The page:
And the shopping sprees continue! Facebook (news, site) recently bought an under-the-radar company called Octazen Solutions—its first purchase since acquiring FriendFeed seven months ago.

Facebook’s Got Talent

The team behind the second most popular website in the U.S. is referring to the purchase as a “small talent acquisition.” Said the Facebook team: “We’ve admired the engineering team’s efforts for some time now and this is part of our ongoing effort to add experienced, accomplished technical talent.”

It’s worth mentioning that Facebook’s purchase of FriendFeed was also described as an addition of talent, but the conditions this time are different. While FriendFeed continues to operate separately from Facebook a whole seven months after being acquired, Octazen is already closing its doors. Once an importing solution for webmail contacts, the company’s site now states the following:

…effective immediately, Octazen will no longer accept new service contracts or renew existing service contracts, and will enter a transition period to wind down operations. During this transition period, Octazen will continue to honor existing service contracts and will remain your point-of-contact. We wanted to inform you as soon as possible to ensure you have adequate time to select another service provider without disruption to your business. We will do our best to work with you to ensure a smooth transition.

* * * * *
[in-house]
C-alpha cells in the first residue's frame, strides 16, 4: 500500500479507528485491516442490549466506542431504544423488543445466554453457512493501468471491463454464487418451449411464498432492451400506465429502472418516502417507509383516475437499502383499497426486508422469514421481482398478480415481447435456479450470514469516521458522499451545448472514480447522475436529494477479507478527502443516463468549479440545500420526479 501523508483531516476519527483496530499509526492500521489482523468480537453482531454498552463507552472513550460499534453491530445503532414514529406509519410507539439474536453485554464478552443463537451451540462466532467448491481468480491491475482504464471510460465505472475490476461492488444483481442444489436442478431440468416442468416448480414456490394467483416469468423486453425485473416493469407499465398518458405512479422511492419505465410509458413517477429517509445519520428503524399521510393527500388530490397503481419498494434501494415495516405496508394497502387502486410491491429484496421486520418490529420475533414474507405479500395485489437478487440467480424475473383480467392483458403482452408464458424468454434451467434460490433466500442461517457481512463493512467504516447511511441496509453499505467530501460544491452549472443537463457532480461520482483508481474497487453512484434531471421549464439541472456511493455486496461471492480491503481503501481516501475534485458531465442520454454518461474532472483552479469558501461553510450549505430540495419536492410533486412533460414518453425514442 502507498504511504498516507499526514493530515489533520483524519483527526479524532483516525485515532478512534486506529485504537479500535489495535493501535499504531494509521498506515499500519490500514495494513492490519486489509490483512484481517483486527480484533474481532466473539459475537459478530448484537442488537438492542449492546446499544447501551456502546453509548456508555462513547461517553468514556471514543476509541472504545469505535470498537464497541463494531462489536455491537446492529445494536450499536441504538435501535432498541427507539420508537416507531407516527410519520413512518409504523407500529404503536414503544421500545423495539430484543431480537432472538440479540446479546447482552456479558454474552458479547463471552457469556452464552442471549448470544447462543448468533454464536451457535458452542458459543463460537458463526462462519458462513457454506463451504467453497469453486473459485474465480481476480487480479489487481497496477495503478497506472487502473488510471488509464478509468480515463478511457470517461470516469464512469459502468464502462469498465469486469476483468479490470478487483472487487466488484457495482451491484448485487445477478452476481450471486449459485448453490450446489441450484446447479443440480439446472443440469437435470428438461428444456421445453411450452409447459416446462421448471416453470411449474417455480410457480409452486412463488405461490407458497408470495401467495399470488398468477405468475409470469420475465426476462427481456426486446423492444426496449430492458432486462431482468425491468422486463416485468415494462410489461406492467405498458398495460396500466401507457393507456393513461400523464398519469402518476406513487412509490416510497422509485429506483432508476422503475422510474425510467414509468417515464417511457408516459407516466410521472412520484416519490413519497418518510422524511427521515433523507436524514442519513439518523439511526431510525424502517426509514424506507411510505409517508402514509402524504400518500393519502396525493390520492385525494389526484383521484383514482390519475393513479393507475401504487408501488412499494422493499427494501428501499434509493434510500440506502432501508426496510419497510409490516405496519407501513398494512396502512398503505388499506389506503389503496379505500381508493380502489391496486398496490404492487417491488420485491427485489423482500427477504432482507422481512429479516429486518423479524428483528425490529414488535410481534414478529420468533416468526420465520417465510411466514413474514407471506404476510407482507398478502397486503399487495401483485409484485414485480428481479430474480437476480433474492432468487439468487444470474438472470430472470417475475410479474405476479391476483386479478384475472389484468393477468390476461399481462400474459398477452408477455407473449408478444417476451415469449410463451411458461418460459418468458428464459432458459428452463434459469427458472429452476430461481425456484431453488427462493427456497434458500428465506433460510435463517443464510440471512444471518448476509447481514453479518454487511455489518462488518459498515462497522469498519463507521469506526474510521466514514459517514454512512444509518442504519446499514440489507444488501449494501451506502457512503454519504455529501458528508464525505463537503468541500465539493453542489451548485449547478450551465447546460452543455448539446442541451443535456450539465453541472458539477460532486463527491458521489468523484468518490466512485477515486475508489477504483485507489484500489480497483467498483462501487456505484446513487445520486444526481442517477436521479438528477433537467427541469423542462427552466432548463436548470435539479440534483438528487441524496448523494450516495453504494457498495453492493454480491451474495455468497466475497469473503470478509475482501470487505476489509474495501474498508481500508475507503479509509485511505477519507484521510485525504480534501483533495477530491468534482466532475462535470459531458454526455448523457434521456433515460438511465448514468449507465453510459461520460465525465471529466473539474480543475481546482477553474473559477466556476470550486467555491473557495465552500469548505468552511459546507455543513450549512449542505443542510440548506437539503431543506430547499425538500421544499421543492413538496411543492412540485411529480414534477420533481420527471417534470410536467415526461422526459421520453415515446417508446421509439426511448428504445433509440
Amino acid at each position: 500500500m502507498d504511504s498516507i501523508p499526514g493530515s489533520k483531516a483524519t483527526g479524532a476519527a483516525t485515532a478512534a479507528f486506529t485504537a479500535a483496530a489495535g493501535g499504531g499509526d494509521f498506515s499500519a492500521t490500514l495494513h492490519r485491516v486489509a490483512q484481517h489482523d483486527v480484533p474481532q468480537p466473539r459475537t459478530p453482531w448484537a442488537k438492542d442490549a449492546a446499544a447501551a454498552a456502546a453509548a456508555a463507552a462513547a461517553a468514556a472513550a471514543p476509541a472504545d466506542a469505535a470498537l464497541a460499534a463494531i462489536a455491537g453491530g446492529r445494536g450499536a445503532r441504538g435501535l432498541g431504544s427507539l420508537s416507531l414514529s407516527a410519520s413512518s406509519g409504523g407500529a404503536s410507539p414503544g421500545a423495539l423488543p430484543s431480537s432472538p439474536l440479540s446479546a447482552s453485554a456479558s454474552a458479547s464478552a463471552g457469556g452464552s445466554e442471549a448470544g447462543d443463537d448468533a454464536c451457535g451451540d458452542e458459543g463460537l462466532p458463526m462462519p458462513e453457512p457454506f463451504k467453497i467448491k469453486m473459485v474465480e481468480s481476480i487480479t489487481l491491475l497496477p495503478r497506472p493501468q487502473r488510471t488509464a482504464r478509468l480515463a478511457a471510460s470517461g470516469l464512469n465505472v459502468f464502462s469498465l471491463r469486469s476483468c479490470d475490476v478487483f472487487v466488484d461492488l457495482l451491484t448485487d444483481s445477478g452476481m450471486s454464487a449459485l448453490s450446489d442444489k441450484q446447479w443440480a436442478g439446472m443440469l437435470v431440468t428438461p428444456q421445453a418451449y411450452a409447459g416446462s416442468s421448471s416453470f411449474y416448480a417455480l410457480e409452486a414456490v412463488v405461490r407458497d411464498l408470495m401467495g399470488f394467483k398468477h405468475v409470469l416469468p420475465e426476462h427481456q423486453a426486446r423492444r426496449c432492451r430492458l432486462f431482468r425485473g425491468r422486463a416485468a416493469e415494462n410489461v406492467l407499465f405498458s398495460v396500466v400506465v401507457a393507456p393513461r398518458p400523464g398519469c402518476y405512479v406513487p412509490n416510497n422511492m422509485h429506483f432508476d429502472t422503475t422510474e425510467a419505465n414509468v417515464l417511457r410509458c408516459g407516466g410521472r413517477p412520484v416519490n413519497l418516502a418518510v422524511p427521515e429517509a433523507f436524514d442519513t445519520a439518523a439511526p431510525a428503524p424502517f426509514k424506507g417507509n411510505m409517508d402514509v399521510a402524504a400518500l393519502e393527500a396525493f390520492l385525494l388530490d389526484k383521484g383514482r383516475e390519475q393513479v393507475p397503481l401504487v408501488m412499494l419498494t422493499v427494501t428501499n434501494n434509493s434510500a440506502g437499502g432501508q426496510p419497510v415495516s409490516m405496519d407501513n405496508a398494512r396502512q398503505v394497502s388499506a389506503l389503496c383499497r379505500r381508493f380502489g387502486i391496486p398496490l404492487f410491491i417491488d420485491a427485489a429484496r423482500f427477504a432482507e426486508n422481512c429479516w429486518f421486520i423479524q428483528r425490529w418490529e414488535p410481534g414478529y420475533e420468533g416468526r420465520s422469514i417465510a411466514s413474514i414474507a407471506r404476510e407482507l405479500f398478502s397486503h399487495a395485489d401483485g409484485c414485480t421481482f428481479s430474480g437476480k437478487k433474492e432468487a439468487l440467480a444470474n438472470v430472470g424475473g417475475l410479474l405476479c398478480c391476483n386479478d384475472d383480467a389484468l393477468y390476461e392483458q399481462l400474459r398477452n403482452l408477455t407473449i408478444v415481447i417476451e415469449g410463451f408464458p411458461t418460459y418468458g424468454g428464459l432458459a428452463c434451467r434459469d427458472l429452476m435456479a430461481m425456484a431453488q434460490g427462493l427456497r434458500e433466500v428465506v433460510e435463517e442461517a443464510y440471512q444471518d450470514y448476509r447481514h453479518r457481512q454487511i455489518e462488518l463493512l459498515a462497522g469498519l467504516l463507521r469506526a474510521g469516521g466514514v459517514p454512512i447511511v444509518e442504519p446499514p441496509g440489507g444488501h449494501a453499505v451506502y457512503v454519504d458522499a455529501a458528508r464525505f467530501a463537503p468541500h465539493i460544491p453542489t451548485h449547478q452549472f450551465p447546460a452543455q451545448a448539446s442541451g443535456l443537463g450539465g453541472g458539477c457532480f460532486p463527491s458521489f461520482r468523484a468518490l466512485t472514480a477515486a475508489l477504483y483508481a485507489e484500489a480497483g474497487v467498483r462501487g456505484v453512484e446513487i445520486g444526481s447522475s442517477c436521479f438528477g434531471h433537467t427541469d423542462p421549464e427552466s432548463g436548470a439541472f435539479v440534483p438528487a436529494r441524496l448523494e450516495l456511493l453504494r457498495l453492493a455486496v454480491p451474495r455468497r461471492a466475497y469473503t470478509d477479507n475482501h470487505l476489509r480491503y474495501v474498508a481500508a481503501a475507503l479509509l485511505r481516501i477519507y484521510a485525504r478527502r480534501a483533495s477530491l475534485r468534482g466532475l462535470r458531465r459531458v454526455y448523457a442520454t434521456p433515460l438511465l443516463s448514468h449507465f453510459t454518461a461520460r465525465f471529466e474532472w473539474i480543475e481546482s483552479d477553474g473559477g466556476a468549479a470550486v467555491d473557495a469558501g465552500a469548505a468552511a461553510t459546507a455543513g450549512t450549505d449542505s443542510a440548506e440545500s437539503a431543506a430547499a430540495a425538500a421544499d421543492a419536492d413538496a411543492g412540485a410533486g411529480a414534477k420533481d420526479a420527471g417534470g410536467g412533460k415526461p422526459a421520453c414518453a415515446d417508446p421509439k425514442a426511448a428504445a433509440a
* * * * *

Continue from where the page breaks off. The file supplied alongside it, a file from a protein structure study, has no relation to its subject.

What is Facebook Up To?

These days it’s silly to take acquisitions lightly, especially when it comes to the shopping habits of giants like Facebook or Google (who, incidentally, just picked up social search engine Aardvark and a mobile text-search tool called reMail).

Interestingly, Octazen’s raison d’etre was similar to what Google Buzz got maimed for: Importing social network users' contacts from e-mail services into their social networks, except without all the messy privacy issues of course.

Users can already find new Facebook buddies via major services like AIM and Gmail, but with Octazen’s added capabilities Facebook may be able to determine user relationships on other social networks and e-mail services around the Web.

Could this acquisition be an answer to Google Buzz and the Google consolidation phenomenon? We’re willing to bet so, at least in part.